This past weekend, I competed in Hack The North-East, an international college, and high school hackathon. For 48 sleepless hours, my team and I created a web app that could take in user-inputted symptoms, and inform the user of possible diseases they have.
The rest of the page is directly from my devpost submission.
COVID-19 has brought health front and center in the world consciousness. Now, more than ever, the global citizen is thinking about their health. Despite this, going to the doctor’s office is as difficult as ever. Although doctors, nurses, and physicians are the world’s Marvel and DC superheroes, the world faces a problem: a shortage. Med schools like Harvard, NYU, and BU have all started to deploy graduate students directly into the workforce, skipping the requisite years of fellowship. However, this shortage wasn’t caused by COVID-19, it was only made worse. According to the Association of American Medical Colleges, by the year 2023, there will be a shortage of over 139-thousand physicians around the country. Our demand for healthcare has increased, yet the supply of doctors has decreased.
This situation has made it difficult, if not impossible to get immediate feedback on your health — and in a field where every second counts, can mean life or death.
To the people who want to see if they have either COVID-19 or the flu but can’t wait the long lines at the nearest hospital, or to the people who are displaying minor symptoms such as rashes and sore throats and want to remedy themselves, or to the people who just don’t feel comfortable going into a hospital, we have a solution.
Today, we unveil an app that will change how we diagnose diseases. Today, we introduce OMi: Health Made Easy.
What is it?
OMi is a web-app that analyses user-inputted symptoms and informs them of possible diseases they have, suggesting forms of treatment. Designed with simplicity in mind, all you need to do is go onto the site, indicate your symptoms, and boom — OMi pinpoints what disease you have and possible treatments for that disease.
Long gone are the days of calling your doctor’s office only to be redirected to the answering machine. Long gone are the days of searching through random health forums only to end up with unpronounceable words and incomprehensible descriptions. With OMi, pinpointing and relieving your pain is as simple as a few clicks.
How we built it
OMi was built off of React.js and Flask. Using data provided by Columbia’s Disease-Symptom Knowledge Database, we created an algorithm that is able to sort out possible diseases based on inputted symptoms. With this dataset, OMi is able to recognize over 150+ different diseases, giving treatment suggestions for every single one of them (graciously supplied by our handmade web scrapers).
The UI was built on Figma; the wireframe consists of the main page and the disease sorting pages. We’ve implemented all of these features in our demo. Figma is viewable here
The entire site is live and is being run on Heroku.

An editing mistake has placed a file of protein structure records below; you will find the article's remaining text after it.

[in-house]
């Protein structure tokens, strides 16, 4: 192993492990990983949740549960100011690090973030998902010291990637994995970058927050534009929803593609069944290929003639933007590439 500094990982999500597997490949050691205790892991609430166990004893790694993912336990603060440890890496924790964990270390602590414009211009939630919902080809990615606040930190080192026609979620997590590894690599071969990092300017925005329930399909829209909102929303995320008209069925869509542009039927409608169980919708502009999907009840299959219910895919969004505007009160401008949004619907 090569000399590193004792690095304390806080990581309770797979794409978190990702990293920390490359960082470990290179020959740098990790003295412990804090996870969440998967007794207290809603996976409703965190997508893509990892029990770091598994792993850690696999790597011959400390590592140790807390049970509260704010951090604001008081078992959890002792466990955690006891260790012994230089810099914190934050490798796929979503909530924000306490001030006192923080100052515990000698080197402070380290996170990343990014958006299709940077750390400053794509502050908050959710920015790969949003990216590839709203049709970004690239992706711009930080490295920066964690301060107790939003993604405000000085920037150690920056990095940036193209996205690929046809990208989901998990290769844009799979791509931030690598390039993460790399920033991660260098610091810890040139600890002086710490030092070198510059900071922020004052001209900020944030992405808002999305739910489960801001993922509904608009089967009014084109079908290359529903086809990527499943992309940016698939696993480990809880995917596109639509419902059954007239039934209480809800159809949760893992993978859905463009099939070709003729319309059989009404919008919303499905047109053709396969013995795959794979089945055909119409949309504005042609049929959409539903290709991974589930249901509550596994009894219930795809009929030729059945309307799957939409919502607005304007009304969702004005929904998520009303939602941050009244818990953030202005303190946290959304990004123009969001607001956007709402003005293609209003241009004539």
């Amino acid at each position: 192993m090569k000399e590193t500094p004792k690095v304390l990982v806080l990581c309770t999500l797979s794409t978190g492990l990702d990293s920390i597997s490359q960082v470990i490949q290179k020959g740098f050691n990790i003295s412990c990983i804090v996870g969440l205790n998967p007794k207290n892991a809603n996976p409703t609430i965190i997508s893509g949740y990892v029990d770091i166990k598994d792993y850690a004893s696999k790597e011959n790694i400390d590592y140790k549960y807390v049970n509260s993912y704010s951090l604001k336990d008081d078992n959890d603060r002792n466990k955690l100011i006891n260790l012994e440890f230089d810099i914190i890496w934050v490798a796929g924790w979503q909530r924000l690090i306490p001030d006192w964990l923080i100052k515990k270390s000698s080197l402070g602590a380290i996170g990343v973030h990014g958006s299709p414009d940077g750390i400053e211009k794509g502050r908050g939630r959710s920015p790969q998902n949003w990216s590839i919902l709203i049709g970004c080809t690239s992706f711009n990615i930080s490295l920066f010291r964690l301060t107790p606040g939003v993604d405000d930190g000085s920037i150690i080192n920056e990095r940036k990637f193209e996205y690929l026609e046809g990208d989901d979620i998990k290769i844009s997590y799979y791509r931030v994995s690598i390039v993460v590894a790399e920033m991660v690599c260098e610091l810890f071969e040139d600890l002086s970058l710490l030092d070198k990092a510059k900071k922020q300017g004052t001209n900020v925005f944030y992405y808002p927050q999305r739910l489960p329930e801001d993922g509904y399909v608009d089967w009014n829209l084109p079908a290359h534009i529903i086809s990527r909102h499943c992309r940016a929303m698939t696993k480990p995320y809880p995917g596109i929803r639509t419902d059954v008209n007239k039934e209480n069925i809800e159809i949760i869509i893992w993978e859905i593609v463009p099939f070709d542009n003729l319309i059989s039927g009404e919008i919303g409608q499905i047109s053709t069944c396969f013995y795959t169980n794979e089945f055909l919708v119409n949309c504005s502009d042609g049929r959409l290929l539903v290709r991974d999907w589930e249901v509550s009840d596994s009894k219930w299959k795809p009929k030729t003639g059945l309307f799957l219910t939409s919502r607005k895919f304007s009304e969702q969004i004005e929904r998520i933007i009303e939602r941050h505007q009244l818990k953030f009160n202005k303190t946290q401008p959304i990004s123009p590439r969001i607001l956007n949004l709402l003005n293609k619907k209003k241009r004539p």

Challenges we ran into
On our team, we lacked an experienced front end web developer. This made the development of the front end slower and more cumbersome than a usual hackathon project. Despite this, as a team, we pitched in as much (or little) CSS, HTML, and JS we knew in order to complete the site.
Another problem that we faced was trying to get the right data. It took us quite a while to find a dataset that linked symptoms to its probable disease, but after a few hours of searching, we found a massive dataset that fit our applications perfectly.
Lastly, none of us had experience with web scraping so it took a bit in order to create a program that could give us possible treatments given a disease, but we eventually got that sorted out and it works like a charm.
Accomplishments that we’re proud of
Some of our most notable accomplishments are:
- Our symptom to disease algorithm, that is able to pinpoint a disease given experiencing symptoms
- Our treatment web scrapers, scraping the web for info on how to medicate/treat your disease.
- And last but not least, the website itself (it’s not every day a bunch of algo-junkies develop a visually appealing product).
What we learned
Our team learned a lot of things. For one, meeting new people is always a blast! We have team members split across the United States, Canada, South Africa, and Jordan.
We also learned that if you’re willing to learn, anything is honestly possible. We hit a few major bugs here and there, but like a rolling pin making pizza, we flattened them out.
What’s next for OMi
Originally, we wanted to create a CNN model that could recognize possible skin diseases, making it evermore easier to pinpoint what disease you have. However, like most features in a hackathon project, we ran out of time so we couldn’t train it. We hoped to use the HAM10000 dermatology skin dataset (with over 2 gigs worth of images) to train the model, but we calculated that it would’ve taken too long to train.
Another next step for OMi is expanding our disease database. At the moment, we have over 150 of the most common and easily spreadable diseases in our database (including the novel coronavirus!) but as we mentioned earlier, there are far more diseases in the world than stars. We hope to create a new web scraper that will be able to get us the necessary data to account for more diseases, making OMi that bit more useful.
The last feature that we hope to implement into OMi is a comprehensive drug delivery system. As the impact of COVID-19 hits everyone, we hope to make this a very safe and quick process, in order to provide better healthcare for everyone.
All in all, big things are in store for OMi. We hope to make it a full-fledged product, enabling millions with the ability to pinpoint and treat their diseases in a snap. From there, OMi will truly be Health Made Easy.